State Flag of New Mexico

In recent months, the New Mexico legislature enacted legislation expanding employment protections for nurses. The Safe Harbor for Nurses Act allows registered and licensed practical nurses to refuse assignments under certain conditions without fear of retaliation or other adverse action by their employers.

In January 2019, the New Mexico legislature passed bipartisan Senate Bill (SB) 82, titled the Safe Harbor for Nurses Act. New Mexico Governor Michelle Lujan Grisham signed SB 82 into law on March 14, 2019. It requires healthcare facilities (e.g., “an entity licensed by the department of health that provides health care on its premises”) to implement procedures that allow licensed nurses (e.g., registered nurses or licensed practical nurses employed or contracted by the healthcare facility) to reject assignments under certain circumstances without fear of reprisal from their healthcare facility employers.

Specifically, under SB 82, a registered and licensed practical nurse may reject an assignment when he or she has a good faith belief that he or she “lacks the basic knowledge, skills or abilities necessary to deliver [safe and effective nursing care] to such an extent that accepting the assignment would expose one or more patients to an unjustifiable risk of harm or would constitute a violation of the New Mexico Nursing Practice Act or board of nursing rules.” Nurses may also reject assignments when the nurse “questions the medical reasonableness of another health care provider’s order that the nurse is required to execute.”

All healthcare facilities are required to create, implement, and educate nurses about the safe harbor process. The process must include: “(1) notification to all nurses on staff as to how the safe harbor may be invoked; (2) notification by the nurse to the nurse’s supervisor that the nurse is invoking the safe harbor; (3) written documentation with the date, time and location of the invocation of the safe harbor and the reason for the invocation, signed by supervisor and the nurse; and (4) documentation of the resolution of the matter in which safe harbor was invoked.”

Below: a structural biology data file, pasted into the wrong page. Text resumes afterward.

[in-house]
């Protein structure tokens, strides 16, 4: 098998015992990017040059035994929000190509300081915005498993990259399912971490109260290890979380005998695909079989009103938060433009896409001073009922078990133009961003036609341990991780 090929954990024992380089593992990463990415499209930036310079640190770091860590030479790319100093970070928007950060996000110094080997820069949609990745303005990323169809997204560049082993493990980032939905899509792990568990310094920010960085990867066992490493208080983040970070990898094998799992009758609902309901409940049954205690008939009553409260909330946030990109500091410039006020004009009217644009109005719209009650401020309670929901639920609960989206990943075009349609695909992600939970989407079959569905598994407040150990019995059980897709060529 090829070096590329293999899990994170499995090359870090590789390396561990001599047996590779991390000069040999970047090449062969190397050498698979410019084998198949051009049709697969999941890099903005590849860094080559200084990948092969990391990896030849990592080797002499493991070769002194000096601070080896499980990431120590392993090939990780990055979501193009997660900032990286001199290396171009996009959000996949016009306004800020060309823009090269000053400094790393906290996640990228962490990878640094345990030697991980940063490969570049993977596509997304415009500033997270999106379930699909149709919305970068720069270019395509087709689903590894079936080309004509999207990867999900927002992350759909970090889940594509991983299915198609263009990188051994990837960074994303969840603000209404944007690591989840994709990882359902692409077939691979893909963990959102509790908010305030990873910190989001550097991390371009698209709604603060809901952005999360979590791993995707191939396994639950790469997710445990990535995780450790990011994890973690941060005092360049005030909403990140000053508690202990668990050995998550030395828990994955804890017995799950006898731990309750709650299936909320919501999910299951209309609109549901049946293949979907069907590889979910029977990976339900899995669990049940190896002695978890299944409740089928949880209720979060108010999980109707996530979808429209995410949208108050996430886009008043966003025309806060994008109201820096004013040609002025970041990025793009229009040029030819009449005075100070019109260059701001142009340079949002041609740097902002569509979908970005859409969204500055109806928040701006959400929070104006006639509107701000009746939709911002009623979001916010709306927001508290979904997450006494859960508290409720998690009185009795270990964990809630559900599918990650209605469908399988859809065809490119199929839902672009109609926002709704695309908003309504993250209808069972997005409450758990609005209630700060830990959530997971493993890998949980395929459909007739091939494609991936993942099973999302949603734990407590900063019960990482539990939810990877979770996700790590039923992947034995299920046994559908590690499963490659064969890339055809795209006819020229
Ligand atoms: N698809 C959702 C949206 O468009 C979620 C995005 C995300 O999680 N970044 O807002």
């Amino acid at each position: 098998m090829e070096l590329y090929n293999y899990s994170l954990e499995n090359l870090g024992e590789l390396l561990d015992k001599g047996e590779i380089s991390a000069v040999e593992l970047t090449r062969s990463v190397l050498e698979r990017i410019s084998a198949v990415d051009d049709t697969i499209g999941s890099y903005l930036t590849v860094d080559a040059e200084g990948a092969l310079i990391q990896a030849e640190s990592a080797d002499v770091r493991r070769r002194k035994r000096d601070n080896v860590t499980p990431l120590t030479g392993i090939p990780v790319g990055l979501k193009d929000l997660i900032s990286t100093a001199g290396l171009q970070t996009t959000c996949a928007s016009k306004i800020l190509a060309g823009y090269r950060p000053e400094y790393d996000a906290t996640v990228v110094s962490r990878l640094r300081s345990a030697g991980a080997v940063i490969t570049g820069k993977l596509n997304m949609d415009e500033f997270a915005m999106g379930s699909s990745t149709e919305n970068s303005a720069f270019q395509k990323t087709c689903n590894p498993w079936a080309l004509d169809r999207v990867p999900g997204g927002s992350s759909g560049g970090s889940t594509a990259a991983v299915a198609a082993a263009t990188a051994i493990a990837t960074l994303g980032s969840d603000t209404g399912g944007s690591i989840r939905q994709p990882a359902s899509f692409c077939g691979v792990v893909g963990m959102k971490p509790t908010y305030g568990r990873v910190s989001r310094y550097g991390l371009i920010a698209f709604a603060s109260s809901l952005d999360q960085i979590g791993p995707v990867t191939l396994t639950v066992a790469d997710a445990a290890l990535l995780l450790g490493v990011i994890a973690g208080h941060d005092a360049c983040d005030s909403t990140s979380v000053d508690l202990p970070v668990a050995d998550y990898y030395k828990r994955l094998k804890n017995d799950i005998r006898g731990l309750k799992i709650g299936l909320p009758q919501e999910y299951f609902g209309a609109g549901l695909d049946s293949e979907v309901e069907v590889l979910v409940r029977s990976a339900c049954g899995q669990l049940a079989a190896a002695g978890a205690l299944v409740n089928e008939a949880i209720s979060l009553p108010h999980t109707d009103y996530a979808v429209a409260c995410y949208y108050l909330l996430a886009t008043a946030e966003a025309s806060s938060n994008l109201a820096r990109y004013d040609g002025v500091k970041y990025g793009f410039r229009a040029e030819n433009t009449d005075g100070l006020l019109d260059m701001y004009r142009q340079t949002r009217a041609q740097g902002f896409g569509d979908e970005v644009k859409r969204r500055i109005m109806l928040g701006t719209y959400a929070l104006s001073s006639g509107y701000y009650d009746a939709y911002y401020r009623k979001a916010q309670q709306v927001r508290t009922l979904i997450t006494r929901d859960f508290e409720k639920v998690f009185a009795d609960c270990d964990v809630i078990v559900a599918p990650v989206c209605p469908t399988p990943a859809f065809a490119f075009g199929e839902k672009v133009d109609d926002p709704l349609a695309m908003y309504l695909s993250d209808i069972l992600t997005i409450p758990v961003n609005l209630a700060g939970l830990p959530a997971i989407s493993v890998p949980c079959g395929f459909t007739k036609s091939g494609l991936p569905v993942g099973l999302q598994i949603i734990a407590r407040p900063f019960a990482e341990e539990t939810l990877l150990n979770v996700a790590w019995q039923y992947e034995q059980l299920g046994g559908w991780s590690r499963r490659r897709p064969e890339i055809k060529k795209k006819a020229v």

Healthcare facilities are prohibited from retaliating against, demoting, suspending, terminating, disciplining, or discriminating against any nurse who “makes a good faith request for safe harbor.”

In light of SB 82, New Mexico healthcare facilities may want to carefully review the law and evaluate any steps necessary to implement the required safe harbor procedures for nurses, including training nurses and their supervisors on the safe harbor process. Additionally, healthcare facilities may want to train supervisors and managers of nurses on the anti-retaliation provisions of the Safe Harbor for Nurses Act.


Browse More Insights

Midsection of senior woman and female healthcare worker with hands stacked at retirement home
Industry Group


The attorneys in Ogletree Deakins’ Healthcare Industry Group understand the unique legal challenges facing healthcare industry clients that must balance vital and demanding work with numerous compliance regimes and heavy regulation.

Learn more

Sign up to receive emails about new developments and upcoming programs.

Sign Up Now